"RAID" is now used as an umbrella term for computer data storage schemes that can divide and replicate data among multiple hard disk drives. The different schemes/architectures are named by the word RAID followed by a number, as in RAID 0, RAID 1, etc. RAID's various designs all involve two key design goals: increased data reliability or increased input/output performance. When multiple physical disks are set up to use RAID technology, they are said to be in a RAID array. This array distributes data across multiple disks, but the array is seen by the computer user and operating system as one single disk.
I hadn't worked much at all with RAID, as I felt the benefits did not outweigh the risks on the desktop machines I usually build. But the rules are different in the datacenter; the servers I built for Stack Overflow all use various forms of RAID, from RAID 1 to RAID 6 to RAID 10. While working with these servers, I was surprised to discover there are now umpteen zillion numbered variants of RAID -- but they all appear to be based on a few basic, standard forms:
RAID 0: Striping
Data is striped across (n) drives, which improves performance almost linearly with the number of drives, but at a steep cost in fault tolerance; a failure of any single striped drive renders the entire array unreadable.
RAID 1: Mirroring
Data is written across (n) drives, which offers near-perfect redundancy at a slight performance decrease when writing -- and at the cost of half your overall storage. As long as one drive in the mirror array survives, no data is lost.
Raid 5: Parity
Data is written across (n) drives with a parity block. The array can tolerate one drive failure, at the cost of one drive in storage. There may be a serious performance penalty when writing (as parity and blocks are calculated), and when the array is rebuilding.
Raid 6: Dual Parity
Data is written across (n) drives with two parity blocks. The array can tolerate two drive failures, at the cost of two drives in storage. There may be a serious performance penalty when writing (as parity and blocks are calculated), and when the array is rebuilding.
(yes, there are other forms of RAID, but they are rarely implemented or used as far as I can tell.)
It's also possible to generate so-called RAID 10 or RAID 50 arrays by nesting these RAID levels together. If you take four hard drives, stripe the two pairs, then mirror the two striped arrays -- why, you just created yourself a magical RAID 10 concoction! What's particularly magical about RAID 10 is that it inherits the strengths of both of its parents: mirroring provides excellent redundancy, and striping provides excellent speed. Some would say that RAID 10 is so good it completely obviates any need for RAID 5, and I for one agree with them.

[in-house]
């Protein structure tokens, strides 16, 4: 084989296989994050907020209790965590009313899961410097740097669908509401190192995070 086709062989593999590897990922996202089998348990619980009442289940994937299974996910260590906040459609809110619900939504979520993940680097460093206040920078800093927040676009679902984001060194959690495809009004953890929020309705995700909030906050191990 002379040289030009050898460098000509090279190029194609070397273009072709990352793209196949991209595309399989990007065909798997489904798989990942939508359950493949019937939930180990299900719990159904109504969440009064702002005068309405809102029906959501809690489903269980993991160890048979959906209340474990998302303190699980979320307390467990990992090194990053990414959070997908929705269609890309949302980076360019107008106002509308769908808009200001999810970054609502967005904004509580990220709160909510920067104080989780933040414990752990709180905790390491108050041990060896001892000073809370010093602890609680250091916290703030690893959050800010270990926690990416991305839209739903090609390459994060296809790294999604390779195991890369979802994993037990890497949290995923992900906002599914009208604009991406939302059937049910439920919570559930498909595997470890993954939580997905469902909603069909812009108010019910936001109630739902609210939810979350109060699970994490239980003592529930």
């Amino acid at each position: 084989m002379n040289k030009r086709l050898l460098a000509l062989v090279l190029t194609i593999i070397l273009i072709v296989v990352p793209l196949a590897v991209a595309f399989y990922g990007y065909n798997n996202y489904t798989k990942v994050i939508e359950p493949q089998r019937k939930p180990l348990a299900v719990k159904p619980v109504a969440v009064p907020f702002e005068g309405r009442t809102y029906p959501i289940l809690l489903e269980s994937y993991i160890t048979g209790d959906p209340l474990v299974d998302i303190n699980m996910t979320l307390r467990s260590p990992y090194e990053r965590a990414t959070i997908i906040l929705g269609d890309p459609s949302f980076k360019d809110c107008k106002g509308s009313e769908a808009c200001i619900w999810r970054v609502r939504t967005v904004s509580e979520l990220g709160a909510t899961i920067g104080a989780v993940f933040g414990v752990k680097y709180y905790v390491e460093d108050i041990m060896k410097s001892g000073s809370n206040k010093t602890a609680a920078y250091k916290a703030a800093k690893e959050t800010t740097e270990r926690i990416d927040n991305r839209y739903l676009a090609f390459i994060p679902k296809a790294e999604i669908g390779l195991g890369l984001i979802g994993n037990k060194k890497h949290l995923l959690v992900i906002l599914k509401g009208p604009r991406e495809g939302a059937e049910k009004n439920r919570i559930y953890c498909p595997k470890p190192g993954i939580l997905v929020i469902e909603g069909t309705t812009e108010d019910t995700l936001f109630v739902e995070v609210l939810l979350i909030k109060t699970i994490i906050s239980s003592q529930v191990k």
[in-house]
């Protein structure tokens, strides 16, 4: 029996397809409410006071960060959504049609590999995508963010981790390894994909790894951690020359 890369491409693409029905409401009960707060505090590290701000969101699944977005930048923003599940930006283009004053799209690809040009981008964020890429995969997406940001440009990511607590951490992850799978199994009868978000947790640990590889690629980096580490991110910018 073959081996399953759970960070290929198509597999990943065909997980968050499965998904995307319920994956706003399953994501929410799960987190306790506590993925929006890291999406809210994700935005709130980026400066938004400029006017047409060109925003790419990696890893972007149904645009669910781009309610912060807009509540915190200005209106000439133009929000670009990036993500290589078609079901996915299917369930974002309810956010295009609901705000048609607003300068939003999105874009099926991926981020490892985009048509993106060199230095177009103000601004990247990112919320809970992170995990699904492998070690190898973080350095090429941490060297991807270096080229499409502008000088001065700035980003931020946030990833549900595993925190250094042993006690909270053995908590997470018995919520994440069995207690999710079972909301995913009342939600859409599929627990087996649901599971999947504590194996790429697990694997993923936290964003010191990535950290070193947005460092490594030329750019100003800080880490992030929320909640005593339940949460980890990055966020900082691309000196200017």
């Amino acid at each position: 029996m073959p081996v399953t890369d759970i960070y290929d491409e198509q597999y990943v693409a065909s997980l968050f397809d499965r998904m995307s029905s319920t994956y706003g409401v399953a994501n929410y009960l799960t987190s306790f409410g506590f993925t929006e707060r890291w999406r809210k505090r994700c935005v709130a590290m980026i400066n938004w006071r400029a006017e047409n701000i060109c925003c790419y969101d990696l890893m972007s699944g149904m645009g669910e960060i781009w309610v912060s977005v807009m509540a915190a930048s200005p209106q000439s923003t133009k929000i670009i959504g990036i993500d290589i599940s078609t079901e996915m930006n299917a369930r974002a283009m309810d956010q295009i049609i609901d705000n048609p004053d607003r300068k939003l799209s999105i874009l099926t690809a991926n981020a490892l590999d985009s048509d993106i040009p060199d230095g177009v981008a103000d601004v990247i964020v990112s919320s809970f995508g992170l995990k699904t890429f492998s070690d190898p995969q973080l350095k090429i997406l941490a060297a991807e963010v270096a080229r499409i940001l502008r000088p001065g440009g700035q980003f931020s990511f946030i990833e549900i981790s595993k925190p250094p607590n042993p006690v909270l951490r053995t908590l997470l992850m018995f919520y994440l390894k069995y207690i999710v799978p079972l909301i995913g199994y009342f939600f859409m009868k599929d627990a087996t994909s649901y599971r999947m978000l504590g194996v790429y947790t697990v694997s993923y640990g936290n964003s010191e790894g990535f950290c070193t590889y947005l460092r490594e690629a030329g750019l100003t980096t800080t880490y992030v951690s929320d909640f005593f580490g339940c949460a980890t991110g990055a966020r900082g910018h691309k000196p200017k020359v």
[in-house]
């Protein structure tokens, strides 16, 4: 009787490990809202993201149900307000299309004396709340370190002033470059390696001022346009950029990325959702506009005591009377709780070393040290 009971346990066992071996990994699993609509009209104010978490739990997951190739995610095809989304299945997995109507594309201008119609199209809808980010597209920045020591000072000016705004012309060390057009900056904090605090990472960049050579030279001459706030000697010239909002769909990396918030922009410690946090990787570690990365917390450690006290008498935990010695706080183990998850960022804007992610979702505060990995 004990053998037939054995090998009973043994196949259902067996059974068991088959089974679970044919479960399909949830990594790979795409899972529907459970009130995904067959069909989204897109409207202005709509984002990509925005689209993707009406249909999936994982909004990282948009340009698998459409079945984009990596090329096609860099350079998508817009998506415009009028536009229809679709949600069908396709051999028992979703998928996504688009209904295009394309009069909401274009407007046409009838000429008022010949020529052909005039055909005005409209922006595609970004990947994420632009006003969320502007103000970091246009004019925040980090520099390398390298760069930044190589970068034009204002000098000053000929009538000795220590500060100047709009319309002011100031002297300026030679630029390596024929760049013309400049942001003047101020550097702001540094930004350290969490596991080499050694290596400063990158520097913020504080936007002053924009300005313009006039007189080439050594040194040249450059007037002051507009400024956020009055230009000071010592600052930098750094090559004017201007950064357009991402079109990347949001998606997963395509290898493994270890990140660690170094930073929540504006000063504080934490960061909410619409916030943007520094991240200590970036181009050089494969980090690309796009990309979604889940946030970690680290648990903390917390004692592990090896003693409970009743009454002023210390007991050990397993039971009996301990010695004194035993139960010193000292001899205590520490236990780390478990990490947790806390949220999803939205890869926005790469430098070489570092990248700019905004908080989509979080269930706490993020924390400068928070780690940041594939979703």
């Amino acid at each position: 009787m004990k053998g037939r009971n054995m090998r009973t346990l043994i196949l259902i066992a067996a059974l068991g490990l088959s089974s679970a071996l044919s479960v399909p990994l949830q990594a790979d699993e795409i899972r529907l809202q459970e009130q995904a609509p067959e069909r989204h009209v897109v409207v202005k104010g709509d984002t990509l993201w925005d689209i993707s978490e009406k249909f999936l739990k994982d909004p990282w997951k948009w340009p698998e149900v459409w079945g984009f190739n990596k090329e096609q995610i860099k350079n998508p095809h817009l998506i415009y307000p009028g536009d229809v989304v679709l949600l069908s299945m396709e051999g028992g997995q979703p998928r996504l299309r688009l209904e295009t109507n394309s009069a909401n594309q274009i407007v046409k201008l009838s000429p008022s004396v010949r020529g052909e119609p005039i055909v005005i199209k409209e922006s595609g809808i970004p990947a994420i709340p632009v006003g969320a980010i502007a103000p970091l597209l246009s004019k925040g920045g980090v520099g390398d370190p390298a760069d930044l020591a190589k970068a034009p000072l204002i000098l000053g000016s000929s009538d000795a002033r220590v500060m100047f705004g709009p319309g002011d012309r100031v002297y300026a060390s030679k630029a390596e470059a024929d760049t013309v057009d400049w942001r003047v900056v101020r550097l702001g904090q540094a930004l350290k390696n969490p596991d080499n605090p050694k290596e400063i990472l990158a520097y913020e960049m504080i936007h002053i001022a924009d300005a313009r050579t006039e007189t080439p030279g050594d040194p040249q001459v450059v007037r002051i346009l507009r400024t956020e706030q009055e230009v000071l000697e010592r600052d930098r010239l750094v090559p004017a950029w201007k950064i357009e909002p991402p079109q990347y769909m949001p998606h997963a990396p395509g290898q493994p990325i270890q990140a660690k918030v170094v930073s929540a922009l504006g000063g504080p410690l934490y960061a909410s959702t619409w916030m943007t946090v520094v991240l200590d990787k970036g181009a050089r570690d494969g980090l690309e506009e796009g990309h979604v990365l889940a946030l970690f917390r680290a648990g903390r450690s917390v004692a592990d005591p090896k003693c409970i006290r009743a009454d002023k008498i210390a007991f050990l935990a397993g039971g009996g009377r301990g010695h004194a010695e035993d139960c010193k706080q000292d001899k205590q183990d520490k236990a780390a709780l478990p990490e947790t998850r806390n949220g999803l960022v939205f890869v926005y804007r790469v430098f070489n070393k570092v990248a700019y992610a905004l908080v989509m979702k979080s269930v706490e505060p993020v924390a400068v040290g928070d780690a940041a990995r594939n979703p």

This was all fascinating new territory to me; I knew about RAID in theory but had never spent hands-on time with it. The above is sufficient as a primer, but I recommend reading through the wikipedia entry on RAID for more depth.
It's worth mentioning here that RAID is in no way a substitute for a sane backup regimen, but rather a way to offer improved uptime and survivability for your existing systems. Hard drives are cheap and getting cheaper every day -- why not use a whole slew of the things to get better performance and better reliability for your servers? That's always been the point of Redundant Array of Inexpensive Disks, as far as I'm concerned. I guess Sun agrees; check out this monster:
RAID-Z is a data/parity scheme like RAID-5, but it uses dynamic stripe width. Every block is its own RAID-Z stripe, regardless of blocksize. This means that every RAID-Z write is a full-stripe write. This, when combined with the copy-on-write transactional semantics of ZFS, completely eliminates the RAID write hole. RAID-Z is also faster than traditional RAID because it never has to do read-modify-write.
But far more important, going through the metadata means that ZFS can validate every block against its 256-bit checksum as it goes. Traditional RAID products can't do this; they simply XOR the data together blindly.
Which brings us to the coolest thing about RAID-Z: self-healing data. In addition to handling whole-disk failure, RAID-Z can also detect and correct silent data corruption. Whenever you read a RAID-Z block, ZFS compares it against its checksum. If the data disks didn't return the right answer, ZFS reads the parity and then does combinatorial reconstruction to figure out which disk returned bad data. It then repairs the damaged disk and returns good data to the application. ZFS also reports the incident through Solaris FMA so that the system administrator knows that one of the disks is silently failing.
Finally, note that RAID-Z doesn't require any special hardware. It doesn't need NVRAM for correctness, and it doesn't need write buffering for good performance. With RAID-Z, ZFS makes good on the original RAID promise: it provides fast, reliable storage using cheap, commodity disks.
Pardon the pun, but I'm not sure if it makes traditional hardware RAID redundant, necessarily. Even so, there are certainly fantastic, truly next-generation ideas in ZFS. There's a great ACM interview with the creators of ZFS that drills down into much more detail. Hard drives may be (mostly) dumb hunks of spinning rust, but it's downright amazing what you can do when you get a whole bunch of them working together.